How to Get to Ruminant:

Map & Directions

 

Ruminant is located just south of the Police Department and just north of the Chamber of Commerce in Harvest Park of Downtown Reedsburg, which is

on the northwest corner of S. Park St. and Railroad St. 

 

(Please note that its precise location is not yet marked on this embedded map.)

 

 

BY CAR

If traveling on Hwy. 23 / Hwy. 33 through Downtown Reedsburg (E. Main St.), just turn south onto S. Park St. and follow it for two blocks.  Harvest Park will be on your right, just prior to the intersection with Railroad Street.

 

 

BY BICYCLE

If biking along the “400 State Trail”, the Chamber of Commerce (the historic train station) is your terminal point.  Ruminant is right across Railroad Street from the front door.

 

 

Ruminant is now listed on TripAdvisor as a Reedsburg Attraction.  Please visit the page and add your review to Ruminant’s list!

 

“An endearingly outsized

mash-up of stained glass, agricultural symbolism, and popular culture […] a niche of discovery for all to enjoy.”

 

 

Jason Smith,

Communications Director

of the Wisconsin Academy

and Editor of its

quarterly magazine

Visitors to Ruminant in the brand new Harvest Park in Reedsburg

Ribbon-cutting at the Dedication Ceremony in the brand-new Harvest Park, October 2014

“The sight of it lit up at night in the field on the Churchill farm was hard to get out of your mind.”

 

Reedsburg Mayor Dave Estes

Any of the panels can be re-created for individual purchase.

Contact the Artist directly by phone or e-mail.

Ruminant at its new home in Harvest Park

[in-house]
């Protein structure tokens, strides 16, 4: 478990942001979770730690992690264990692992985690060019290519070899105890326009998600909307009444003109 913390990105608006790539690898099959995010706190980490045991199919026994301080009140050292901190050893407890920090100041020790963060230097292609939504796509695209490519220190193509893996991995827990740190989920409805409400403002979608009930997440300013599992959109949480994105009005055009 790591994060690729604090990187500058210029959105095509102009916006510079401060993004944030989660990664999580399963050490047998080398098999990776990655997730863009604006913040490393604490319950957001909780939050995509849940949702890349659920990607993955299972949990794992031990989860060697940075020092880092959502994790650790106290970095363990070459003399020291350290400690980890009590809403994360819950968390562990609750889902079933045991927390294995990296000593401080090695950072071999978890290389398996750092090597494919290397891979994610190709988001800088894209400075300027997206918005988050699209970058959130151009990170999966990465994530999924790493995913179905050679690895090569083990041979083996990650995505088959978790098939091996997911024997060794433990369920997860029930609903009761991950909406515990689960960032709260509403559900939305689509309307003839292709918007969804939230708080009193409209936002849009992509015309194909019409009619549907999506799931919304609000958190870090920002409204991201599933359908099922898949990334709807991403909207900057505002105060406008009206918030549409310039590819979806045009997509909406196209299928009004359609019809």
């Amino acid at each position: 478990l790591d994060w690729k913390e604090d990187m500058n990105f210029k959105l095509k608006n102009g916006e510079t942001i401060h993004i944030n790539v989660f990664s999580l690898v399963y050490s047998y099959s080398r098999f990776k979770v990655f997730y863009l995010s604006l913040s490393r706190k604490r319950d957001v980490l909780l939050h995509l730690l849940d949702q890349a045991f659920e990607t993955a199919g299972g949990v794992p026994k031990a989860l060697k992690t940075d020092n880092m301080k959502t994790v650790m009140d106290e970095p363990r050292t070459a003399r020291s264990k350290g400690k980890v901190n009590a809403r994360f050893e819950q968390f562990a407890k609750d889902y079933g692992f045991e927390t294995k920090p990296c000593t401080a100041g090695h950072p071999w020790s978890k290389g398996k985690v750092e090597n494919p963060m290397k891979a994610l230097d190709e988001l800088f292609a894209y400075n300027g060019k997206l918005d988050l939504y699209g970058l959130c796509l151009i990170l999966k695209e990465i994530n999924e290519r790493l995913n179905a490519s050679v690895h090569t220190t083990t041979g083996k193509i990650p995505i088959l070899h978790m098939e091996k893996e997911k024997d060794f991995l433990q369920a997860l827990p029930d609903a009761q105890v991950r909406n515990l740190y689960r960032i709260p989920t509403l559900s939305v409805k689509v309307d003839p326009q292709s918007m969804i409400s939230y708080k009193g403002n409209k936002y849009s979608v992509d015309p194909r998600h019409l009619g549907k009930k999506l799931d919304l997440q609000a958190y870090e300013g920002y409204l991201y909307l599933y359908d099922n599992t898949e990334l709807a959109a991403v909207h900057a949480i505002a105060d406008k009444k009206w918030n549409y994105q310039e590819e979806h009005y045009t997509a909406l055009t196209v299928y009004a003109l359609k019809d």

New stained glass signage, also by Ruminant Artist Karl Unnasch,

was installed in Harvest Park in 2015.

The Ruminant/Harvest Park Project was awarded one of only six

 

Wisconsin Top Rural Development Initiatives

 

in 2016

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Karl Unnasch -- Public Art, Stained Glass and Sculpture

created by Sculptor and Stained Glass Artist Karl Unnasch

and brought to you by Reedsburg ArtsLink

 

Originally installed Oct. 2013

Reedsburg, Wisc.

 

 

Karl Unnasch Public Art, Stained Glass and Sculpture

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Ruminant

(The Grand Masticator)

Ruminant (The Grand Masticator)

RCTC Installations

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To view other works by Karl Unnasch, visit the Public Art page.

Or, go directly to the Project Index

 

Web design courtesy of SQVIBL

 

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Copyright Notice for Karl Unnasch.  All rights reserved.

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*LIKING*

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A Selection of Other Works:

 

Ruminant tees designed by Amy Sullivan | Art + Illustration

A Tribute to Agriculture, Farming and Food

Heading out to visit Ruminant

 

 

Print yourself out this 2-page PDF sheet

to take along as a guide. 

 

It’ll give you some background information

on the imagery in the stained glass panels.

 

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[T]he gleeful mixing of material and cultural references … adds up to something gloriously unexpected — work that at once respects and stretches its appropriated references and their attendant histories.”

 

Aaron Dysart,

Walker Art Center’s

mnartists.blog

(full story)

Honors:

 

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They had an opportunity to happen upon this gentle, shocking, hallucinatory creation.

 

It is resourceful, elegant, beautifully crafted. And its barroom stained glass style meshes mighty well with a repurposed combine.

 

This piece might make me want to just say ‘yes’ to drugs. But it’s so soulful I won’t really need them.”

 

 

Ralph Helmick,

Public Art Network

Year in Review Juror